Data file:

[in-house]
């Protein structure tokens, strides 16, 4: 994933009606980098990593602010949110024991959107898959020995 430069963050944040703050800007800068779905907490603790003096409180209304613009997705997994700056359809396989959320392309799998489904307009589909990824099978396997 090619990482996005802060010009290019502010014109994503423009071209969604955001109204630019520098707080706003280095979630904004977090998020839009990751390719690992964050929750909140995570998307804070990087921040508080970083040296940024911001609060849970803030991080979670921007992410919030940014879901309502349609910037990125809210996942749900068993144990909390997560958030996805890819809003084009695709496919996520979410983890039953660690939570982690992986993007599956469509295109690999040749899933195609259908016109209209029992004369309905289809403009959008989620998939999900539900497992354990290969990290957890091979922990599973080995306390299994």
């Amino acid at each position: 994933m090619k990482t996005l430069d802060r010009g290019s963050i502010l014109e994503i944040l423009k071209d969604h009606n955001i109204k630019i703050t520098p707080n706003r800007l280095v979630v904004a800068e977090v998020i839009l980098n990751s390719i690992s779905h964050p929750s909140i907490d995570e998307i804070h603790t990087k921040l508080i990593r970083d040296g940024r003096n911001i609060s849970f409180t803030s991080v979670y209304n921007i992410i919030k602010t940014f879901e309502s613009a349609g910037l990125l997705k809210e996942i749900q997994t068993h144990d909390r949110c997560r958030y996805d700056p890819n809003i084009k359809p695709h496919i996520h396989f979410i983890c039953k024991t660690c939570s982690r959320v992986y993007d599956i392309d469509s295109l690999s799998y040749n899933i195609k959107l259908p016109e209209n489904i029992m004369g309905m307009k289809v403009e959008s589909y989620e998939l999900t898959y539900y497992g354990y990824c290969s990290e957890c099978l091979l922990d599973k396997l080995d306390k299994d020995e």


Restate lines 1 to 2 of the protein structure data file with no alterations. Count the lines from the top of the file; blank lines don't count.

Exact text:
[in-house]
């Protein structure tokens, strides 16, 4: 994933009606980098990593602010949110024991959107898959020995 430069963050944040703050800007800068779905907490603790003096409180209304613009997705997994700056359809396989959320392309799998489904307009589909990824099978396997 090619990482996005802060010009290019502010014109994503423009071209969604955001109204630019520098707080706003280095979630904004977090998020839009990751390719690992964050929750909140995570998307804070990087921040508080970083040296940024911001609060849970803030991080979670921007992410919030940014879901309502349609910037990125809210996942749900068993144990909390997560958030996805890819809003084009695709496919996520979410983890039953660690939570982690992986993007599956469509295109690999040749899933195609259908016109209209029992004369309905289809403009959008989620998939999900539900497992354990290969990290957890091979922990599973080995306390299994």